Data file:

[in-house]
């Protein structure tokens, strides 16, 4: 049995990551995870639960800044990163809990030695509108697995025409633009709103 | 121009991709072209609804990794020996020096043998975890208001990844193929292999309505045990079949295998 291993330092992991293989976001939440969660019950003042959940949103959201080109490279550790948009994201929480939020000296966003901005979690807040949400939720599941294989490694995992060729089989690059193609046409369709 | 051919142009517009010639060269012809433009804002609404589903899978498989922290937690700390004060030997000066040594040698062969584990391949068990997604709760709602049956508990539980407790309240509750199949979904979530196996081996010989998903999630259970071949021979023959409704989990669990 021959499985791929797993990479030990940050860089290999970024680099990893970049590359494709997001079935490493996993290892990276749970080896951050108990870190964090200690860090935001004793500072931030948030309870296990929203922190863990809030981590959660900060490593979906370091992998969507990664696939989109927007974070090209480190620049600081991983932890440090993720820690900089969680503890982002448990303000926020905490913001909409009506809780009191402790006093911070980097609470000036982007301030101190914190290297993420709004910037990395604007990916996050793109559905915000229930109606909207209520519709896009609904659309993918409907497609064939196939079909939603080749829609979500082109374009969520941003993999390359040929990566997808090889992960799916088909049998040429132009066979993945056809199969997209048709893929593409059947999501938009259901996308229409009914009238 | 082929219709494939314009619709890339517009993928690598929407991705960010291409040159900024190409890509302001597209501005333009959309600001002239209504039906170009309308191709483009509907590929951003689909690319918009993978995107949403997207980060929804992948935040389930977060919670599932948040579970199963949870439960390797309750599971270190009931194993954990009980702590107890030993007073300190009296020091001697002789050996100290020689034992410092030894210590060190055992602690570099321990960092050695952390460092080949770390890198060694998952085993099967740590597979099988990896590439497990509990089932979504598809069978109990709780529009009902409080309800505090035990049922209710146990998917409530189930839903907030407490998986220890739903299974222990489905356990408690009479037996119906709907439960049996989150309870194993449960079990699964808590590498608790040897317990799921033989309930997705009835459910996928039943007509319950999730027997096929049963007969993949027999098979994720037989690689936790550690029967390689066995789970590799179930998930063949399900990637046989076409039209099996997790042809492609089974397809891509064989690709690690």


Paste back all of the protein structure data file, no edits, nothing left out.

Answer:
[in-house]
């Protein structure tokens, strides 16, 4: 049995990551995870639960800044990163809990030695509108697995025409633009709103 | 121009991709072209609804990794020996020096043998975890208001990844193929292999309505045990079949295998 291993330092992991293989976001939440969660019950003042959940949103959201080109490279550790948009994201929480939020000296966003901005979690807040949400939720599941294989490694995992060729089989690059193609046409369709 | 051919142009517009010639060269012809433009804002609404589903899978498989922290937690700390004060030997000066040594040698062969584990391949068990997604709760709602049956508990539980407790309240509750199949979904979530196996081996010989998903999630259970071949021979023959409704989990669990 021959499985791929797993990479030990940050860089290999970024680099990893970049590359494709997001079935490493996993290892990276749970080896951050108990870190964090200690860090935001004793500072931030948030309870296990929203922190863990809030981590959660900060490593979906370091992998969507990664696939989109927007974070090209480190620049600081991983932890440090993720820690900089969680503890982002448990303000926020905490913001909409009506809780009191402790006093911070980097609470000036982007301030101190914190290297993420709004910037990395604007990916996050793109559905915000229930109606909207209520519709896009609904659309993918409907497609064939196939079909939603080749829609979500082109374009969520941003993999390359040929990566997808090889992960799916088909049998040429132009066979993945056809199969997209048709893929593409059947999501938009259901996308229409009914009238 | 082929219709494939314009619709890339517009993928690598929407991705960010291409040159900024190409890509302001597209501005333009959309600001002239209504039906170009309308191709483009509907590929951003689909690319918009993978995107949403997207980060929804992948935040389930977060919670599932948040579970199963949870439960390797309750599971270190009931194993954990009980702590107890030993007073300190009296020091001697002789050996100290020689034992410092030894210590060190055992602690570099321990960092050695952390460092080949770390890198060694998952085993099967740590597979099988990896590439497990509990089932979504598809069978109990709780529009009902409080309800505090035990049922209710146990998917409530189930839903907030407490998986220890739903299974222990489905356990408690009479037996119906709907439960049996989150309870194993449960079990699964808590590498608790040897317990799921033989309930997705009835459910996928039943007509319950999730027997096929049963007969993949027999098979994720037989690689936790550690029967390689066995789970590799179930998930063949399900990637046989076409039209099996997790042809492609089974397809891509064989690709690690």